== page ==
Moving Toward an Understanding of Hormone Replacement Therapy in Adolescent Girls

Looking through the Lens of Turner Syndrome

Authors


Address for correspondence: Marsha L. Davenport, Division of Pediatric Endocrinology, CB #7039, 3341 MBRB, University of North Carolina, Chapel Hill, NC 27516-7039. Voice: +1-919-966-4435 × 232; fax: +1-919-966-2423.
 mld@med.unc.edu

Abstract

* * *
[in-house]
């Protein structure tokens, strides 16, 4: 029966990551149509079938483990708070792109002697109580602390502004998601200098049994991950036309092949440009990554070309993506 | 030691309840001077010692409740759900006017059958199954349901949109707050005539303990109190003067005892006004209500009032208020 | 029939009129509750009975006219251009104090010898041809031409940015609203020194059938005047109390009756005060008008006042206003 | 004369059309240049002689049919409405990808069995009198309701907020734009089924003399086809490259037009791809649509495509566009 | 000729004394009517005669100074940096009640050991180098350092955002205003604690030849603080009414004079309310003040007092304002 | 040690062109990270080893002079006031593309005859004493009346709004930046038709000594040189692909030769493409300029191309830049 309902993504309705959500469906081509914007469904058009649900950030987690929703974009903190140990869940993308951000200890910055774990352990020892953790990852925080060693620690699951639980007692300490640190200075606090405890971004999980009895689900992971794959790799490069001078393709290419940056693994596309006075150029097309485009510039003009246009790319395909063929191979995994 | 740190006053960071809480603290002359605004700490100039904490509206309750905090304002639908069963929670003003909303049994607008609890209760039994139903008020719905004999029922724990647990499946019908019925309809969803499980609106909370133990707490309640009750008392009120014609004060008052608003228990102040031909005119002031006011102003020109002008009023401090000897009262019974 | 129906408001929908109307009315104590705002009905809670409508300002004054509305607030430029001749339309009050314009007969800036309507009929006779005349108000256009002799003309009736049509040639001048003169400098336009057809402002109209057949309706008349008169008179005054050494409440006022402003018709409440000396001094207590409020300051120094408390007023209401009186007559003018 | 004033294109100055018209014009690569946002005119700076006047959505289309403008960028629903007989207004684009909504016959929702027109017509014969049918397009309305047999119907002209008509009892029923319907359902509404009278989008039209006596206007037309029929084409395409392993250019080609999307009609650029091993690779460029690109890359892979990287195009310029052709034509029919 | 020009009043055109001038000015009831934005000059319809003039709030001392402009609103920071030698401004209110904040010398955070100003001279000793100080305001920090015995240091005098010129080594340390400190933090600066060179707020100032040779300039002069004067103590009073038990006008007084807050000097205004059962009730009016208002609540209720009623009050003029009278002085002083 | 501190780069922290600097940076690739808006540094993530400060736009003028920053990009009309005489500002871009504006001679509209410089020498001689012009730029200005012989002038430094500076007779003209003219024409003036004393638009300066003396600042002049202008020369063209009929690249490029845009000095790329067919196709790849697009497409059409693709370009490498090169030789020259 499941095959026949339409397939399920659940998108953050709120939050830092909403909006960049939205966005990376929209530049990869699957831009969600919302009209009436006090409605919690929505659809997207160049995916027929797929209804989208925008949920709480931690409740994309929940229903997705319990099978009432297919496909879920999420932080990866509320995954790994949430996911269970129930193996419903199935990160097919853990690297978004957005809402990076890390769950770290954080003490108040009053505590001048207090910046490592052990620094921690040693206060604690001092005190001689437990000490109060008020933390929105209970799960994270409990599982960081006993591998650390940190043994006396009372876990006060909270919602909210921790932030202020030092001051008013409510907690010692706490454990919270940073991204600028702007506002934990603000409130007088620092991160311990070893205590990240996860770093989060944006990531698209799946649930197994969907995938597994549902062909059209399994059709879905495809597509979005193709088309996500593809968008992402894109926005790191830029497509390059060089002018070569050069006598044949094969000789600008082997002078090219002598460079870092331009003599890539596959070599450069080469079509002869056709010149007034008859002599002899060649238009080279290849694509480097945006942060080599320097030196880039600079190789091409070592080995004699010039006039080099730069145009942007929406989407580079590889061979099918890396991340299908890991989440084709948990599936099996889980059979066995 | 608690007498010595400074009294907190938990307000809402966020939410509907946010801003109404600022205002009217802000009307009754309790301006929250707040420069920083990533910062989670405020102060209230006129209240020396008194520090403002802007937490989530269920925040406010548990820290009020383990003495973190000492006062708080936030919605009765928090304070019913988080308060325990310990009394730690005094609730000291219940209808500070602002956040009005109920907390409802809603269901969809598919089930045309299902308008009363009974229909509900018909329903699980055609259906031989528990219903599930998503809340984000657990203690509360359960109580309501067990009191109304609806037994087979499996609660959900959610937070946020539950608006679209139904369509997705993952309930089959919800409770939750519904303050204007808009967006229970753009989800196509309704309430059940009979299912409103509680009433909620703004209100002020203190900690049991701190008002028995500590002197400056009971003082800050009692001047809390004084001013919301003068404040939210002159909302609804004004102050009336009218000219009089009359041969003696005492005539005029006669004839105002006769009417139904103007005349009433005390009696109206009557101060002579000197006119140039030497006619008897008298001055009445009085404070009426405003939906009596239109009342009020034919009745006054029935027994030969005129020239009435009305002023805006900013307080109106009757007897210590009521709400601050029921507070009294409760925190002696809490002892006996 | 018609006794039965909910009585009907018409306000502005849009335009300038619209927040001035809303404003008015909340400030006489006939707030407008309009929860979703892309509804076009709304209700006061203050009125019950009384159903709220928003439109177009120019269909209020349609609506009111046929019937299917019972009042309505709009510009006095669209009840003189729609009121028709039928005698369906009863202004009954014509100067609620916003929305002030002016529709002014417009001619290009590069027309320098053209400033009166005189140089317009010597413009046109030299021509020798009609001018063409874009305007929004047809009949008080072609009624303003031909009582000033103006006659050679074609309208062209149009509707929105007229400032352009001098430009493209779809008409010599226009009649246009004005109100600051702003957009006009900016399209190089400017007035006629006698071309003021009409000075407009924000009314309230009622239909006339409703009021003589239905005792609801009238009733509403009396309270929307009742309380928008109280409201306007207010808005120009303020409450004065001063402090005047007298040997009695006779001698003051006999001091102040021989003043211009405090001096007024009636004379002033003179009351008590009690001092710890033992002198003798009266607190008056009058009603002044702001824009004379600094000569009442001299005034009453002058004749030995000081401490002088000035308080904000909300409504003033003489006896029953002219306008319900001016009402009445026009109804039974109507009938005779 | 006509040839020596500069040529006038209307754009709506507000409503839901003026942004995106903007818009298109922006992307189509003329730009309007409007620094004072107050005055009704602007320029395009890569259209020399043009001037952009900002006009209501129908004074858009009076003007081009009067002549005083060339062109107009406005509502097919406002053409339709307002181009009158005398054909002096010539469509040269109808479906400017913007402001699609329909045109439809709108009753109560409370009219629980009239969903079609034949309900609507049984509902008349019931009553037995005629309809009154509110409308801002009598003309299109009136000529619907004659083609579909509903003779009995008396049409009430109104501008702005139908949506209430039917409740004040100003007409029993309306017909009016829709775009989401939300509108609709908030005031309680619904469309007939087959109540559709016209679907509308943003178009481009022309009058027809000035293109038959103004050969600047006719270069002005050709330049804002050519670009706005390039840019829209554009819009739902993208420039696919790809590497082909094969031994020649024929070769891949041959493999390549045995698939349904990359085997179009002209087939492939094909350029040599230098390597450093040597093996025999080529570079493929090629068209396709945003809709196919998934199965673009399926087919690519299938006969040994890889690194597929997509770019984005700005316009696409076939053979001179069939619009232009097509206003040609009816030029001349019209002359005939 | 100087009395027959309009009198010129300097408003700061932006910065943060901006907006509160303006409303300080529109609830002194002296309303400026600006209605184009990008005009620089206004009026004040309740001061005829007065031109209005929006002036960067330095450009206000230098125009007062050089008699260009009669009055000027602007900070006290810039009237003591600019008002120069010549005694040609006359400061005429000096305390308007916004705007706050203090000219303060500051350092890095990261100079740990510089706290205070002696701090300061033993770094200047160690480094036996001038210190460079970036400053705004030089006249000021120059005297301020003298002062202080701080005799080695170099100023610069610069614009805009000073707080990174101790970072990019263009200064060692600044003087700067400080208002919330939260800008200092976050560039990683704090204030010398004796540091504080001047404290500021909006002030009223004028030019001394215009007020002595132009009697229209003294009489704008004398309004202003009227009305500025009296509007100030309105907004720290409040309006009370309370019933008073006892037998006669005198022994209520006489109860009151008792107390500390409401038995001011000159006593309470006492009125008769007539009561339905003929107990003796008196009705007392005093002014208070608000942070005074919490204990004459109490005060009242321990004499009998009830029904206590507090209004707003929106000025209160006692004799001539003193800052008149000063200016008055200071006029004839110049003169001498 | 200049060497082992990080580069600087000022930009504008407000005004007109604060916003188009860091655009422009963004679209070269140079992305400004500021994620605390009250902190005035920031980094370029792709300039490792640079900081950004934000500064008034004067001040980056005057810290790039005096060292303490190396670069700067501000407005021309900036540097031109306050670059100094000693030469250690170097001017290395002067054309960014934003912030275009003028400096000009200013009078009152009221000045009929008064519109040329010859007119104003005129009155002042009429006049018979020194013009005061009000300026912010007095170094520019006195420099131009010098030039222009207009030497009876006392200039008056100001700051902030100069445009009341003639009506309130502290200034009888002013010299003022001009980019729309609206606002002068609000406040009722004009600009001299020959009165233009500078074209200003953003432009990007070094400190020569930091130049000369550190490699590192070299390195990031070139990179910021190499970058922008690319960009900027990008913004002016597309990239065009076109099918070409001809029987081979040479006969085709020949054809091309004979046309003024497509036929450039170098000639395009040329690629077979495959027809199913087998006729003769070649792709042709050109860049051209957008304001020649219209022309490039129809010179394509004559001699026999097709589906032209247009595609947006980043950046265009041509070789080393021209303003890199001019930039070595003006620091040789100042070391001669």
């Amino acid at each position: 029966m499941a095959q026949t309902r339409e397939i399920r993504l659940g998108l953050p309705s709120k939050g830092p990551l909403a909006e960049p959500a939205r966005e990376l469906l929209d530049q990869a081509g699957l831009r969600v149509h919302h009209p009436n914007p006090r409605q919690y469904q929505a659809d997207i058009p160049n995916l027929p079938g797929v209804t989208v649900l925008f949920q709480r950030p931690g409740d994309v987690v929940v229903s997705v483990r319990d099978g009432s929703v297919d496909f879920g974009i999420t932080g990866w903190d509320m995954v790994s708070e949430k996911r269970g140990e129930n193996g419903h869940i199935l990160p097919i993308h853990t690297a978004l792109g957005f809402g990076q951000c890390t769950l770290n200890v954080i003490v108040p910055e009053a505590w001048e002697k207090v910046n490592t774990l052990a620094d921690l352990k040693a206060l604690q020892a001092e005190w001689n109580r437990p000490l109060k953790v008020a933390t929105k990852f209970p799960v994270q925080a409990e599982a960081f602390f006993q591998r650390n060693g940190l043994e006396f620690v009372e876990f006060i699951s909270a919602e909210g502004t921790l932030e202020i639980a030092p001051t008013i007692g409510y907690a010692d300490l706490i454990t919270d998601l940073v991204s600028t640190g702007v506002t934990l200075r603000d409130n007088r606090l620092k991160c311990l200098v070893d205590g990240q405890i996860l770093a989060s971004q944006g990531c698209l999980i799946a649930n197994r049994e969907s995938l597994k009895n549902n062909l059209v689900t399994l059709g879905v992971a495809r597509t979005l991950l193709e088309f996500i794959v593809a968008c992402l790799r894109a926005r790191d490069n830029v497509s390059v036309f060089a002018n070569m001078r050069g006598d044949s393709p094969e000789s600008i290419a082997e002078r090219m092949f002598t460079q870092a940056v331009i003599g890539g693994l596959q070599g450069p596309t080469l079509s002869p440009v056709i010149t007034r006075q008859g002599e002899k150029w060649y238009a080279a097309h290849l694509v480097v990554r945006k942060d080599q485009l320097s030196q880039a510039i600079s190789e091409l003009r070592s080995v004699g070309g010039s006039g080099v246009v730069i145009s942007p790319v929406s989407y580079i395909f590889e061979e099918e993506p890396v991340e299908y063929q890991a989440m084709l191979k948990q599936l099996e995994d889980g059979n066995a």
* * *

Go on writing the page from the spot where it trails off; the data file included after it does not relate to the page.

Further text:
Turner syndrome (TS) is a relatively common disorder of phenotypic females caused by loss of all or part of the second sex chromosome. Most individuals with TS have short stature and gonadal dysgenesis and are at risk for many other medical and learning problems. In the 45,X ovary, germs cells multiply quite normally during fetal development, but there is accelerated atresia of oocytes in the second half of pregnancy that produces gonadal insufficiency by birth. In girls with other karyotypes, especially those mosaic for 45,X/46,XX, gonadal function may be normal or near-normal. In this chapter, management goals for gonadal insufficiency in girls with TS are presented. The effects of estrogen deficiency and its replacement on three specific problems associated with TS—short stature, cardiovascular disease, and developmental differences in brain structure and function—are explored. General guidelines for estrogen replacement therapy using transdermal estrogen, the most physiologic option, are provided and future research goals are outlined.

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